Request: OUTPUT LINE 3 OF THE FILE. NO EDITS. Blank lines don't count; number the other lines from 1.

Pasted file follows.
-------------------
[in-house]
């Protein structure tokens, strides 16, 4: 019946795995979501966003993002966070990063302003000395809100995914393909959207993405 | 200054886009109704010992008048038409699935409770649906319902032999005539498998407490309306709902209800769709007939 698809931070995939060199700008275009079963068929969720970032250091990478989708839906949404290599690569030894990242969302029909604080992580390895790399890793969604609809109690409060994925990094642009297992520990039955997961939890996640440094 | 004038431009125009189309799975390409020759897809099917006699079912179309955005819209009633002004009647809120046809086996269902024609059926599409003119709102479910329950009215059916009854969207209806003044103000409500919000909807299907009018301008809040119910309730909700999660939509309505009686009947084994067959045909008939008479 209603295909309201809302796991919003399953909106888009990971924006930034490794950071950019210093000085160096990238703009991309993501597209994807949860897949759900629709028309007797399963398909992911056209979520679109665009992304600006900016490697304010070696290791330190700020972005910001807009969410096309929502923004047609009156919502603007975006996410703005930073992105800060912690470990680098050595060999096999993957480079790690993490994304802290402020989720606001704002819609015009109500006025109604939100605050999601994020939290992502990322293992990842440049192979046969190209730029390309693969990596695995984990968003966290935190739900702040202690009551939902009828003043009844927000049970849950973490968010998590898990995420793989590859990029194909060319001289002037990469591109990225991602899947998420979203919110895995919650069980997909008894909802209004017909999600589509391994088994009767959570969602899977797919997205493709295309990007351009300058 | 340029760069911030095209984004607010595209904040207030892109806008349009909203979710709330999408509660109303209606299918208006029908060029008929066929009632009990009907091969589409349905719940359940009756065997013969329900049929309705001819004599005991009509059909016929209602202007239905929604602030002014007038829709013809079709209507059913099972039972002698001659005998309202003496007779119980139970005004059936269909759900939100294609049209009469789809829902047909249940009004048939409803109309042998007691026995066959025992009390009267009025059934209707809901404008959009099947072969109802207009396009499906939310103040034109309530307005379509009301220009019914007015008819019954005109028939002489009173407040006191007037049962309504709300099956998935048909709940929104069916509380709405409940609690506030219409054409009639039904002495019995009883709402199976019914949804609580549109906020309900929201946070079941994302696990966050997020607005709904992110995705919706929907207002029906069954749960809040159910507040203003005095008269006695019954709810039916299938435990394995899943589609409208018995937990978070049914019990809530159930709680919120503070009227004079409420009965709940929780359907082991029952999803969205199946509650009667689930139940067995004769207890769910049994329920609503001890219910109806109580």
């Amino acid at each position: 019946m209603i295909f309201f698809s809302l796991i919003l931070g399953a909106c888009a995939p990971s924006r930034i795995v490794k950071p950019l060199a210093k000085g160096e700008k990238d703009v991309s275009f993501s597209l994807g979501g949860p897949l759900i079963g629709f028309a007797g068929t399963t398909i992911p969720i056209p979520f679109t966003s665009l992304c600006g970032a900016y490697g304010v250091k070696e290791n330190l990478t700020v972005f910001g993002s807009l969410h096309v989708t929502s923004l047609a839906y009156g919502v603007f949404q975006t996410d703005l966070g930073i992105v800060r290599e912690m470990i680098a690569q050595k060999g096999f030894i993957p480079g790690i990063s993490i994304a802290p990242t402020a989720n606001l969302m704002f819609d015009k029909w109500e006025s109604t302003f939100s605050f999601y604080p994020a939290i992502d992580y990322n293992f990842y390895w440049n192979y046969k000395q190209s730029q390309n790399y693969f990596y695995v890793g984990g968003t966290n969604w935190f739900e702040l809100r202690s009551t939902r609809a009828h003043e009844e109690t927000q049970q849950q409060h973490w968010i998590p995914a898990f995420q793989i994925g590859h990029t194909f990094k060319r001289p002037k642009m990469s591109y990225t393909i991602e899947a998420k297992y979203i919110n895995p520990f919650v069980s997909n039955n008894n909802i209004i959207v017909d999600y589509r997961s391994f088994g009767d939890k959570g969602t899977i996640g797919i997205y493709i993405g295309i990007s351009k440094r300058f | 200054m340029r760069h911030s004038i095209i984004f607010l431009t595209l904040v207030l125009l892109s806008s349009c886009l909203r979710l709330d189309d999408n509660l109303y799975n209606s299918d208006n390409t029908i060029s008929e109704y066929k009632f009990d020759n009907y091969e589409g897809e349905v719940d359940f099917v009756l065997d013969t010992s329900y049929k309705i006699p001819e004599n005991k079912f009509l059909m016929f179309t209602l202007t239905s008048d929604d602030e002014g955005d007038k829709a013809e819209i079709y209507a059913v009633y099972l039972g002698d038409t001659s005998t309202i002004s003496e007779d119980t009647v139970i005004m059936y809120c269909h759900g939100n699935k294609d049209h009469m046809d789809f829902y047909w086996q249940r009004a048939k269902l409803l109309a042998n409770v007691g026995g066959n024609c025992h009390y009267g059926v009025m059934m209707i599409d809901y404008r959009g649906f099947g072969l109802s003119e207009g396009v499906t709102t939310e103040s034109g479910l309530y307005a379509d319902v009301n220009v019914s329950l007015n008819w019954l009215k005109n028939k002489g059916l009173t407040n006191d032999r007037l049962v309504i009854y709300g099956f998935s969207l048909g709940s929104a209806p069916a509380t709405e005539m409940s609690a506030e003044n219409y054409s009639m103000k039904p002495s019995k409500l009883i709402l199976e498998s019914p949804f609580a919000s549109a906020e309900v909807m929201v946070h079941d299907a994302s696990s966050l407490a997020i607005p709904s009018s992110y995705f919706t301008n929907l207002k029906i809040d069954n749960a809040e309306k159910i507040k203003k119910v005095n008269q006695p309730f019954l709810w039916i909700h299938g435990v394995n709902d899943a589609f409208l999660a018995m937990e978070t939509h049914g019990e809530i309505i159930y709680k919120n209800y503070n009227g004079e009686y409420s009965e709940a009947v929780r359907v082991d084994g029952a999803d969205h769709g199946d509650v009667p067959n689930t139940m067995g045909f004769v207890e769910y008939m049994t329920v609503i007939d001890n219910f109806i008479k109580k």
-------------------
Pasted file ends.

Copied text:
């Amino acid at each position: 019946m209603i295909f309201f698809s809302l796991i919003l931070g399953a909106c888009a995939p990971s924006r930034i795995v490794k950071p950019l060199a210093k000085g160096e700008k990238d703009v991309s275009f993501s597209l994807g979501g949860p897949l759900i079963g629709f028309a007797g068929t399963t398909i992911p969720i056209p979520f679109t966003s665009l992304c600006g970032a900016y490697g304010v250091k070696e290791n330190l990478t700020v972005f910001g993002s807009l969410h096309v989708t929502s923004l047609a839906y009156g919502v603007f949404q975006t996410d703005l966070g930073i992105v800060r290599e912690m470990i680098a690569q050595k060999g096999f030894i993957p480079g790690i990063s993490i994304a802290p990242t402020a989720n606001l969302m704002f819609d015009k029909w109500e006025s109604t302003f939100s605050f999601y604080p994020a939290i992502d992580y990322n293992f990842y390895w440049n192979y046969k000395q190209s730029q390309n790399y693969f990596y695995v890793g984990g968003t966290n969604w935190f739900e702040l809100r202690s009551t939902r609809a009828h003043e009844e109690t927000q049970q849950q409060h973490w968010i998590p995914a898990f995420q793989i994925g590859h990029t194909f990094k060319r001289p002037k642009m990469s591109y990225t393909i991602e899947a998420k297992y979203i919110n895995p520990f919650v069980s997909n039955n008894n909802i209004i959207v017909d999600y589509r997961s391994f088994g009767d939890k959570g969602t899977i996640g797919i997205y493709i993405g295309i990007s351009k440094r300058f | 200054m340029r760069h911030s004038i095209i984004f607010l431009t595209l904040v207030l125009l892109s806008s349009c886009l909203r979710l709330d189309d999408n509660l109303y799975n209606s299918d208006n390409t029908i060029s008929e109704y066929k009632f009990d020759n009907y091969e589409g897809e349905v719940d359940f099917v009756l065997d013969t010992s329900y049929k309705i006699p001819e004599n005991k079912f009509l059909m016929f179309t209602l202007t239905s008048d929604d602030e002014g955005d007038k829709a013809e819209i079709y209507a059913v009633y099972l039972g002698d038409t001659s005998t309202i002004s003496e007779d119980t009647v139970i005004m059936y809120c269909h759900g939100n699935k294609d049209h009469m046809d789809f829902y047909w086996q249940r009004a048939k269902l409803l109309a042998n409770v007691g026995g066959n024609c025992h009390y009267g059926v009025m059934m209707i599409d809901y404008r959009g649906f099947g072969l109802s003119e207009g396009v499906t709102t939310e103040s034109g479910l309530y307005a379509d319902v009301n220009v019914s329950l007015n008819w019954l009215k005109n028939k002489g059916l009173t407040n006191d032999r007037l049962v309504i009854y709300g099956f998935s969207l048909g709940s929104a209806p069916a509380t709405e005539m409940s609690a506030e003044n219409y054409s009639m103000k039904p002495s019995k409500l009883i709402l199976e498998s019914p949804f609580a919000s549109a906020e309900v909807m929201v946070h079941d299907a994302s696990s966050l407490a997020i607005p709904s009018s992110y995705f919706t301008n929907l207002k029906i809040d069954n749960a809040e309306k159910i507040k203003k119910v005095n008269q006695p309730f019954l709810w039916i909700h299938g435990v394995n709902d899943a589609f409208l999660a018995m937990e978070t939509h049914g019990e809530i309505i159930y709680k919120n209800y503070n009227g004079e009686y409420s009965e709940a009947v929780r359907v082991d084994g029952a999803d969205h769709g199946d509650v009667p067959n689930t139940m067995g045909f004769v207890e769910y008939m049994t329920v609503i007939d001890n219910f109806i008479k109580k």